That is the case now, and that’s always been the case.

            As I said, the only thing that has changed is consumers who now have more power and information than the past. As harsh as that sounds, I now this, and have also suffered from no-research in the past. Having a smartphone and 3G in your pocket has changed many things for many people.

    2. I’m responding on a 3yrs old Asus Nexus 7. My next tablet probably will be a Huawei… They appear to be working hard to establish a good reputation.

    3. No personal experience here aside from a Nexus 7 2013 in the house. That seems fine, but Google has its name on it. I have heard a lot of major complaints about the Zenfone 2.

    4. Yes, I guess you get what you pay for. OTOH, I just replaced my ASUS tf300t tablet (about $300 circa 2011) with an ASUS ZenPad 3 s10 (about $300). Not that I had too, the tf300t was still going fine, rooted and running a custom ROM of Android 7, but I noted a fairly marked loss of battery life due to age, and the Tegra 3 chip just wasn’t showing well compared to the performance of more modern devices. My point is that I had zero issues with the old tablet, other than the lack of security updates which I obtained through the custom ROM. Hardware-wise it still works fine. It is no longer my daily device, but I utilize it as a secondary device connected to a secondary TV in the basement. So do not write off ASUS due to this poor experience, but realize you possibly reached to far under the performance bar with your choice.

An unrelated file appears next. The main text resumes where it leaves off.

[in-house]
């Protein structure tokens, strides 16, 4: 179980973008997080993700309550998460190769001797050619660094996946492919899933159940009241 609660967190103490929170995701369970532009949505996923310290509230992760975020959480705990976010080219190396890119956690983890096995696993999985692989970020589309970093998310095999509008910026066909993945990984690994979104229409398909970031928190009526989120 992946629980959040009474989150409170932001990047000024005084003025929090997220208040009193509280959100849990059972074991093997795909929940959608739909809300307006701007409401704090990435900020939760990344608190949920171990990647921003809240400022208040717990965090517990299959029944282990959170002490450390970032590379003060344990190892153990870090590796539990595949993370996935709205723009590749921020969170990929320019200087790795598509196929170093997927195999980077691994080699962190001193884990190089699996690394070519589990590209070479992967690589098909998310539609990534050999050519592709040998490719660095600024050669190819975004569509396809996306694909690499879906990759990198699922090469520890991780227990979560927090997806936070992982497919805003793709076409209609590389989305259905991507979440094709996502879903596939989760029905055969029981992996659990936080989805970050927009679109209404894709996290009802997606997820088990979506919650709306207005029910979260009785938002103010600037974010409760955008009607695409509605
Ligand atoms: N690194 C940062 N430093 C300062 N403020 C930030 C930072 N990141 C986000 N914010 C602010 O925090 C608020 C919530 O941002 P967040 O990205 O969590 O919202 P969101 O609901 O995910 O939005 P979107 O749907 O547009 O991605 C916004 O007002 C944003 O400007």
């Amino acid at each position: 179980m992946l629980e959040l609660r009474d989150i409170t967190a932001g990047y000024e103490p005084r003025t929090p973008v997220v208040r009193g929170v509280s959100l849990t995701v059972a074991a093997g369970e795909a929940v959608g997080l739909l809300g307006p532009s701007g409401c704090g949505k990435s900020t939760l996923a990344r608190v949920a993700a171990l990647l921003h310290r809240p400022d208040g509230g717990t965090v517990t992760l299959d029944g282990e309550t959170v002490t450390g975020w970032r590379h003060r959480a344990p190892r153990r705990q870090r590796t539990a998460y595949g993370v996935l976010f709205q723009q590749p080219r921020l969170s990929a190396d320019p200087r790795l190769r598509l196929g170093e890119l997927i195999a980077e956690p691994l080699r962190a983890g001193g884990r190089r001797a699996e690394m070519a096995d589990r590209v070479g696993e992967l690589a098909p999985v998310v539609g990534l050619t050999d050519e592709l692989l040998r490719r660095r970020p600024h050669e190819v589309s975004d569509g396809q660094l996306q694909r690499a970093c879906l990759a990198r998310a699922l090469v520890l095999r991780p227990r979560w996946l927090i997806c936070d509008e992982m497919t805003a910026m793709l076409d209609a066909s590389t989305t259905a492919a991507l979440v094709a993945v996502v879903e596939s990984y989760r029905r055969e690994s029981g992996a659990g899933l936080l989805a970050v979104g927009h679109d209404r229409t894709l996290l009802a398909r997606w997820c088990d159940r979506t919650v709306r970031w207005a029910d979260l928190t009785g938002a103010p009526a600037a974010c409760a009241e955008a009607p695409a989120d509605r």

5. Thanks for all the responses, and many of you are spot on. You do get what you pay for. I thought however that brand is brand, a cheap tablet from Asus should still at least work, imho. It’s not like a cheap no-name tablet from who-knows-where. Do you know what I mean? I felt confidence in recommending Asus from a brand perspective. They contained Intel processors and actually worked well when they did work, they had some pep to their step. I have $50 Amazon Fire tablets myself that work perfectly, after all and my 2 year old son’s Fire Tablet has endured drops in the 20s I’m sure.

      This is why I wondered about the brand as a total in reference to phones and tablets. I too have a Nexus 7 2013, it died once and went through repair under warranty and has worked fine since. I’m looking into a Zenfone 3 for my wife – it’s either that or a Oneplus 3T and again, this is why I was curious as to how the brand was holding up.

      Anyway, thanks again 🙂 Perhaps I won’t write the brand off at the moment. I do own an Asus motherboard, video card, etc.

    1. Good luck bringing your own phone to a CDMA carrier in the US though.